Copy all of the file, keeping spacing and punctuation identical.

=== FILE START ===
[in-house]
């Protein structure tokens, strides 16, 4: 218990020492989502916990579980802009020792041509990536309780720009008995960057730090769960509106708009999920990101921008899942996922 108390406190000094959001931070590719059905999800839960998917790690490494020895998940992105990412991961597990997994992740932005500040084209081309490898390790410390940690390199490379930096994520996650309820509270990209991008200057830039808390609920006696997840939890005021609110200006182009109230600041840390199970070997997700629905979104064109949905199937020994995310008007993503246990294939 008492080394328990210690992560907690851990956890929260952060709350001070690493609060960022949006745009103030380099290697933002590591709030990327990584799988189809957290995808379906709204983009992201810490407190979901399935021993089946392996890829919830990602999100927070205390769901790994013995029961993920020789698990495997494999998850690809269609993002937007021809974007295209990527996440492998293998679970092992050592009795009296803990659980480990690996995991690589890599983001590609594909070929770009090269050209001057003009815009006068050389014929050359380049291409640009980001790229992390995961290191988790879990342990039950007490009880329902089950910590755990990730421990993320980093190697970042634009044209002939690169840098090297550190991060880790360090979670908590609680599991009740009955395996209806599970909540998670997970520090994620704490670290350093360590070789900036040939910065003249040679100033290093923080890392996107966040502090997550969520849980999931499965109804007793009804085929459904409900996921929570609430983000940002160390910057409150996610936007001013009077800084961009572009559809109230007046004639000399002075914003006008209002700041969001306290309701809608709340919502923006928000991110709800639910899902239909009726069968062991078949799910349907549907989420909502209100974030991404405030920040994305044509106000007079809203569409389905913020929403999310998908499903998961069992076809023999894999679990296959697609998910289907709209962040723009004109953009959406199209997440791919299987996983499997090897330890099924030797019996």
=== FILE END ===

[in-house]
């Protein structure tokens, strides 16, 4: 218990020492989502916990579980802009020792041509990536309780720009008995960057730090769960509106708009999920990101921008899942996922 108390406190000094959001931070590719059905999800839960998917790690490494020895998940992105990412991961597990997994992740932005500040084209081309490898390790410390940690390199490379930096994520996650309820509270990209991008200057830039808390609920006696997840939890005021609110200006182009109230600041840390199970070997997700629905979104064109949905199937020994995310008007993503246990294939 008492080394328990210690992560907690851990956890929260952060709350001070690493609060960022949006745009103030380099290697933002590591709030990327990584799988189809957290995808379906709204983009992201810490407190979901399935021993089946392996890829919830990602999100927070205390769901790994013995029961993920020789698990495997494999998850690809269609993002937007021809974007295209990527996440492998293998679970092992050592009795009296803990659980480990690996995991690589890599983001590609594909070929770009090269050209001057003009815009006068050389014929050359380049291409640009980001790229992390995961290191988790879990342990039950007490009880329902089950910590755990990730421990993320980093190697970042634009044209002939690169840098090297550190991060880790360090979670908590609680599991009740009955395996209806599970909540998670997970520090994620704490670290350093360590070789900036040939910065003249040679100033290093923080890392996107966040502090997550969520849980999931499965109804007793009804085929459904409900996921929570609430983000940002160390910057409150996610936007001013009077800084961009572009559809109230007046004639000399002075914003006008209002700041969001306290309701809608709340919502923006928000991110709800639910899902239909009726069968062991078949799910349907549907989420909502209100974030991404405030920040994305044509106000007079809203569409389905913020929403999310998908499903998961069992076809023999894999679990296959697609998910289907709209962040723009004109953009959406199209997440791919299987996983499997090897330890099924030797019996």